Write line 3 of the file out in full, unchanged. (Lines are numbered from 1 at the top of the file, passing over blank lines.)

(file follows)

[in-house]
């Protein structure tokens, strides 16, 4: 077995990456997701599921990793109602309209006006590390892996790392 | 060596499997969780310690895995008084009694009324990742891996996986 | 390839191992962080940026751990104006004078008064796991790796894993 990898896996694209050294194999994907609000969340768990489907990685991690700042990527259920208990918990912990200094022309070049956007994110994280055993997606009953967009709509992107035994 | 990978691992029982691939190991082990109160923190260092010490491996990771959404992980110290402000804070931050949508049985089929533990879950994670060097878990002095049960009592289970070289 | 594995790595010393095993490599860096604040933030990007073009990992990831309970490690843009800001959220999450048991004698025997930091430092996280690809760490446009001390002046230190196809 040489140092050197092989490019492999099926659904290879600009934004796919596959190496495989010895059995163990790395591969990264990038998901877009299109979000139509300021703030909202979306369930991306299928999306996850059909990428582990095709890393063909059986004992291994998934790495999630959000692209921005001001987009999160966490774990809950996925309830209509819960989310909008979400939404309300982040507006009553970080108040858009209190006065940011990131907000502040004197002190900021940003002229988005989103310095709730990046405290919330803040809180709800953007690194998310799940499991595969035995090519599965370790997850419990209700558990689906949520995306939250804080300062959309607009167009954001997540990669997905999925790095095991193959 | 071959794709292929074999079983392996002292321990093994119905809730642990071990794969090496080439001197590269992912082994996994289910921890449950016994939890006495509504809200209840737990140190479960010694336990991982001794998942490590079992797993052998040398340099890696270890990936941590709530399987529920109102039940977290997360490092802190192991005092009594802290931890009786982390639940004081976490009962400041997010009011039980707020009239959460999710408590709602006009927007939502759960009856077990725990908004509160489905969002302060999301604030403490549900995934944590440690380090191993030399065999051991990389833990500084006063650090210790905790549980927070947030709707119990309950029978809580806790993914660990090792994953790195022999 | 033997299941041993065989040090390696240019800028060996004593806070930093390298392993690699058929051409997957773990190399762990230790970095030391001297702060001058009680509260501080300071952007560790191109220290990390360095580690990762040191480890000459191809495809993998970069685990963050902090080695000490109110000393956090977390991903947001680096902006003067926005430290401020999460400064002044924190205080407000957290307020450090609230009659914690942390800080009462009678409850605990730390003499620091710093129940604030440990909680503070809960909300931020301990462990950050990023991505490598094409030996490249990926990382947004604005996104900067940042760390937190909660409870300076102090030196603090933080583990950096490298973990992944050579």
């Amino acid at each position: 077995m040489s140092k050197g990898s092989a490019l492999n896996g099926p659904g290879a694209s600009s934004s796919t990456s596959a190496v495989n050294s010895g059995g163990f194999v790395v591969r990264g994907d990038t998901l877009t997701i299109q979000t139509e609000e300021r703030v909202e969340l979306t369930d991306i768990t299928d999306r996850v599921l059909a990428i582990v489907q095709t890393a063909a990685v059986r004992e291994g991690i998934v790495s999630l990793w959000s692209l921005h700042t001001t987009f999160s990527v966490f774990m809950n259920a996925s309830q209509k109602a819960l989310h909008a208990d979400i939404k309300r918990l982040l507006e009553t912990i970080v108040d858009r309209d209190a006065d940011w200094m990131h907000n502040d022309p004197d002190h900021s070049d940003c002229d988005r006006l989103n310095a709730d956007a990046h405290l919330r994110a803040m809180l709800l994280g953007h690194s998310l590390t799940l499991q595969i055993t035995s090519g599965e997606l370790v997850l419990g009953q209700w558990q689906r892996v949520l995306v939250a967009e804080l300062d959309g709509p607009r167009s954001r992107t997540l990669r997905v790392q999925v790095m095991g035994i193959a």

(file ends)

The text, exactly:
């Amino acid at each position: 077995m040489s140092k050197g990898s092989a490019l492999n896996g099926p659904g290879a694209s600009s934004s796919t990456s596959a190496v495989n050294s010895g059995g163990f194999v790395v591969r990264g994907d990038t998901l877009t997701i299109q979000t139509e609000e300021r703030v909202e969340l979306t369930d991306i768990t299928d999306r996850v599921l059909a990428i582990v489907q095709t890393a063909a990685v059986r004992e291994g991690i998934v790495s999630l990793w959000s692209l921005h700042t001001t987009f999160s990527v966490f774990m809950n259920a996925s309830q209509k109602a819960l989310h909008a208990d979400i939404k309300r918990l982040l507006e009553t912990i970080v108040d858009r309209d209190a006065d940011w200094m990131h907000n502040d022309p004197d002190h900021s070049d940003c002229d988005r006006l989103n310095a709730d956007a990046h405290l919330r994110a803040m809180l709800l994280g953007h690194s998310l590390t799940l499991q595969i055993t035995s090519g599965e997606l370790v997850l419990g009953q209700w558990q689906r892996v949520l995306v939250a967009e804080l300062d959309g709509p607009r167009s954001r992107t997540l990669r997905v790392q999925v790095m095991g035994i193959a």